We may not have David’s certainty that our gruelling circumstances, our painful illnesses, our losses and setbacks, are evidences of God’s disfavor. But we must at least consider it, we must at least pray with David, “Search me, O God, and know my heart! Try me and know my thoughts!”
It is a hard truth, but also an intuitive truth: God disciplines the ones he loves and chastises his children. After all, what father does not at times have to correct his son, for what son does not at times need correction? In this way discipline is proof of a father’s concern for his child, evidence of his paternal affection. No good father leaves his child to run rampant according to his own whims, according to his own folly. No good father withholds loving correction, patient discipline, from the child he loves.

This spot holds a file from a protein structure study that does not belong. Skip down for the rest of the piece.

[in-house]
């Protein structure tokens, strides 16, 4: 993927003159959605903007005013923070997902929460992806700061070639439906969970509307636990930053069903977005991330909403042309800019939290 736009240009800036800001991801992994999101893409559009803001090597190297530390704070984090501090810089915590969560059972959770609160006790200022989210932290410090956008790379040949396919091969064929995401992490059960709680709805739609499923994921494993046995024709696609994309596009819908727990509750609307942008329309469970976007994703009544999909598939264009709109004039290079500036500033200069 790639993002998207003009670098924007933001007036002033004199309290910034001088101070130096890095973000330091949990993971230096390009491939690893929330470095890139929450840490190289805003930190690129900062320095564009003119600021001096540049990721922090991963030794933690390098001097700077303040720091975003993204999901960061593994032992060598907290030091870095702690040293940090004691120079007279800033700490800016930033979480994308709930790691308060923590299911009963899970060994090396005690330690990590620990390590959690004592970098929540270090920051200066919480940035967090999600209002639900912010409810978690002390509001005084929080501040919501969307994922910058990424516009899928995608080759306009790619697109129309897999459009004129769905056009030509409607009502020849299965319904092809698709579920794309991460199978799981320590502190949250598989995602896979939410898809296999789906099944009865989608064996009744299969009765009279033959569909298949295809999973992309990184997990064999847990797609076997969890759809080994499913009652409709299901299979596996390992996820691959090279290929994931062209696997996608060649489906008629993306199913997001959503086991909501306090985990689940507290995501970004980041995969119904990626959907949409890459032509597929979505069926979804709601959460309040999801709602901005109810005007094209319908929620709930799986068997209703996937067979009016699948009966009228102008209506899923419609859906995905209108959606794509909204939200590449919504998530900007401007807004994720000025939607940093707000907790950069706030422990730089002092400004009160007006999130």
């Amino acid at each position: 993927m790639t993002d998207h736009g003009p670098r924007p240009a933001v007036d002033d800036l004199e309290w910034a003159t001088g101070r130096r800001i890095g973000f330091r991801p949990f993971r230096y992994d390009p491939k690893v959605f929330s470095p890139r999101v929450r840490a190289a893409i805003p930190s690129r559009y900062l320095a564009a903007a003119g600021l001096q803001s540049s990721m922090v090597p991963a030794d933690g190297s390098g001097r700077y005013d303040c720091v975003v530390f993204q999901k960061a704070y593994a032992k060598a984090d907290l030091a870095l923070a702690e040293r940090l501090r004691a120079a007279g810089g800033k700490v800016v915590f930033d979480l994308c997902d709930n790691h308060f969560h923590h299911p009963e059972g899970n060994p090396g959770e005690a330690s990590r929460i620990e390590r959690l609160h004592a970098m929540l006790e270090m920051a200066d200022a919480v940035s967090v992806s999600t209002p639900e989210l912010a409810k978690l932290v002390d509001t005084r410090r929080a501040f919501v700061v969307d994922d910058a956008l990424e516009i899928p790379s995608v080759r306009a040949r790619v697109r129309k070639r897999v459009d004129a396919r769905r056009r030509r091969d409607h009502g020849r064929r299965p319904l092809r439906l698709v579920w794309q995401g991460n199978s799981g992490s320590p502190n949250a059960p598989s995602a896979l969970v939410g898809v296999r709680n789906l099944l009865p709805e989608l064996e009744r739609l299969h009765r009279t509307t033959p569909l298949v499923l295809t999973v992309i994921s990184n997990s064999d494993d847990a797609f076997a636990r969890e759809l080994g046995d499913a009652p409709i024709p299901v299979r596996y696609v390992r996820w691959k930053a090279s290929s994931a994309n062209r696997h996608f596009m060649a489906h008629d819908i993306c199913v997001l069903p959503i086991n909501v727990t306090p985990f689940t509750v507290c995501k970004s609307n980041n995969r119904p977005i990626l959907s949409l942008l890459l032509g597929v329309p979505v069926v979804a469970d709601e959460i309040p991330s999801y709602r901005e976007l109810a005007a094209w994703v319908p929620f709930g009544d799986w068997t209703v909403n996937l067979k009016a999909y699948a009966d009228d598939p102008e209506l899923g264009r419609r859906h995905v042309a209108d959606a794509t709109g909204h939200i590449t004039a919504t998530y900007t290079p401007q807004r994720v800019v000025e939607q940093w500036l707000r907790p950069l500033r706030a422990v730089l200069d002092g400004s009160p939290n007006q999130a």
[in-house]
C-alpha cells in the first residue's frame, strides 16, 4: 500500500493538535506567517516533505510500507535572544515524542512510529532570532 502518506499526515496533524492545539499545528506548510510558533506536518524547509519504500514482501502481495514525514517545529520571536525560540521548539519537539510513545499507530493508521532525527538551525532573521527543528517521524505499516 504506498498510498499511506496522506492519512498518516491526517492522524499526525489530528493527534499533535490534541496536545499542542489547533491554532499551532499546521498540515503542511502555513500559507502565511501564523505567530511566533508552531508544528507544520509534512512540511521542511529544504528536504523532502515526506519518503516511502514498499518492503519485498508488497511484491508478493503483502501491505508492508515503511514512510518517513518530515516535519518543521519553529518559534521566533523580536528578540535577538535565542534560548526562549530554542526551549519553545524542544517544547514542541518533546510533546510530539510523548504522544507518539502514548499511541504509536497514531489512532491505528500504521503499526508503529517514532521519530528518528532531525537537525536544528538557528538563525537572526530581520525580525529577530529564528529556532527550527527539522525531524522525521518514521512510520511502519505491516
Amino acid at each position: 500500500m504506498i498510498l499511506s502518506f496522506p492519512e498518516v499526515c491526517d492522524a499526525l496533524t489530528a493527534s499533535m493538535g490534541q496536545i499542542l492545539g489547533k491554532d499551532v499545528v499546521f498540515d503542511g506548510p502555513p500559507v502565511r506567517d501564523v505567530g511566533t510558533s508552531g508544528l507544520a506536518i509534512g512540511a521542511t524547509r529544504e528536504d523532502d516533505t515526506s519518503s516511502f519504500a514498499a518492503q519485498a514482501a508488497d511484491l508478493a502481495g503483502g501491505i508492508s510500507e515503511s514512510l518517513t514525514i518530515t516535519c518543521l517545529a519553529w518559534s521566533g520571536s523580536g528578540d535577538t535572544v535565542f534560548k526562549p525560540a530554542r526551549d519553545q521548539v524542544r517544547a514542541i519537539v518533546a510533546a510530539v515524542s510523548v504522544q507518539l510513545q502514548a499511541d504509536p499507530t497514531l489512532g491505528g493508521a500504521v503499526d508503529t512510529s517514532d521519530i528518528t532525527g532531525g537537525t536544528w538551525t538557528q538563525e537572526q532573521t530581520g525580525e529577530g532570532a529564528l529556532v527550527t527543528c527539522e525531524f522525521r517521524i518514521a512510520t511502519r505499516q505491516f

King David once fell under God’s chastening hand. For reasons left unrecorded, he had become ill and was near to death. It was in this desperate condition that he cried out for help. And when he cried out, God reached down and lifted him up from the gates of death. God drew him up from the depths of suffering like a man draws up water from the depths of a well.
With his life preserved and health restored, David sang of God’s kindness, God’s love, God’s comfort. “His anger is but for a moment,” he said, “and his favor is for a lifetime. Weeping may tarry for the night, but joy comes with the morning.” There are encouraging contrasts here: Anger is set against favor and moments against lifetimes. Weeping contrasts joy and night contrasts morning.
“His anger is but for a moment, and his favor is for a lifetime,” exclaimed David. God’s righteous anger toward his people is real, but lasts only as long as necessary; his favor toward his people is equally real, and never ends. God’s anger is like the pre-dawn mist that gives way before the morning sun, like the spring frost that settles to the ground in the night and melts with the first light of day. God’s favor, though, is like the mountains that stand strong forever, like the seas that never run dry.